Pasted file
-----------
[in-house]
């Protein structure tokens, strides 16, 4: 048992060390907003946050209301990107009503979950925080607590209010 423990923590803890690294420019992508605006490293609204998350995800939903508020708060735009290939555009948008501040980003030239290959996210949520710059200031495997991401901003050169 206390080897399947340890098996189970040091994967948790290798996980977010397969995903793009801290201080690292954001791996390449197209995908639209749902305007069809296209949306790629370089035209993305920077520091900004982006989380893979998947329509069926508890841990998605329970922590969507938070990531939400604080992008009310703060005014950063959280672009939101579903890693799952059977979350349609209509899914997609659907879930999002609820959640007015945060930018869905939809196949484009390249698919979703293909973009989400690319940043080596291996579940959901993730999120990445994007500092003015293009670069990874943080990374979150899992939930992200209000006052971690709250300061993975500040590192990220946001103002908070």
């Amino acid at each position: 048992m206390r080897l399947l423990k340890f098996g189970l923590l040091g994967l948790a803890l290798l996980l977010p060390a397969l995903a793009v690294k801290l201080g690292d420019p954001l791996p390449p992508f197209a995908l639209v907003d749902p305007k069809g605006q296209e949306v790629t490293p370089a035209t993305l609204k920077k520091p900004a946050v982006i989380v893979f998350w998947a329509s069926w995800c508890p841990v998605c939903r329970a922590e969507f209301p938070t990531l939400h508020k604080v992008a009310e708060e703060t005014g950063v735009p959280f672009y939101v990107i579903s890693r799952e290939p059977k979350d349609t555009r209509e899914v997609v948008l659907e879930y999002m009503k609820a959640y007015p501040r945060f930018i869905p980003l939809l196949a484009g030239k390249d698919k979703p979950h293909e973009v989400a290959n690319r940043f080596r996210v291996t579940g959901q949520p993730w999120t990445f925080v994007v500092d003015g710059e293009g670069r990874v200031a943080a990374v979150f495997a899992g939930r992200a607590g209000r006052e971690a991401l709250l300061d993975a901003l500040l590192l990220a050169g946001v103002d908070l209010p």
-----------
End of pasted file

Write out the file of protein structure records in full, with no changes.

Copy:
[in-house]
């Protein structure tokens, strides 16, 4: 048992060390907003946050209301990107009503979950925080607590209010 423990923590803890690294420019992508605006490293609204998350995800939903508020708060735009290939555009948008501040980003030239290959996210949520710059200031495997991401901003050169 206390080897399947340890098996189970040091994967948790290798996980977010397969995903793009801290201080690292954001791996390449197209995908639209749902305007069809296209949306790629370089035209993305920077520091900004982006989380893979998947329509069926508890841990998605329970922590969507938070990531939400604080992008009310703060005014950063959280672009939101579903890693799952059977979350349609209509899914997609659907879930999002609820959640007015945060930018869905939809196949484009390249698919979703293909973009989400690319940043080596291996579940959901993730999120990445994007500092003015293009670069990874943080990374979150899992939930992200209000006052971690709250300061993975500040590192990220946001103002908070």
């Amino acid at each position: 048992m206390r080897l399947l423990k340890f098996g189970l923590l040091g994967l948790a803890l290798l996980l977010p060390a397969l995903a793009v690294k801290l201080g690292d420019p954001l791996p390449p992508f197209a995908l639209v907003d749902p305007k069809g605006q296209e949306v790629t490293p370089a035209t993305l609204k920077k520091p900004a946050v982006i989380v893979f998350w998947a329509s069926w995800c508890p841990v998605c939903r329970a922590e969507f209301p938070t990531l939400h508020k604080v992008a009310e708060e703060t005014g950063v735009p959280f672009y939101v990107i579903s890693r799952e290939p059977k979350d349609t555009r209509e899914v997609v948008l659907e879930y999002m009503k609820a959640y007015p501040r945060f930018i869905p980003l939809l196949a484009g030239k390249d698919k979703p979950h293909e973009v989400a290959n690319r940043f080596r996210v291996t579940g959901q949520p993730w999120t990445f925080v994007v500092d003015g710059e293009g670069r990874v200031a943080a990374v979150f495997a899992g939930r992200a607590g209000r006052e971690a991401l709250l300061d993975a901003l500040l590192l990220a050169g946001v103002d908070l209010p």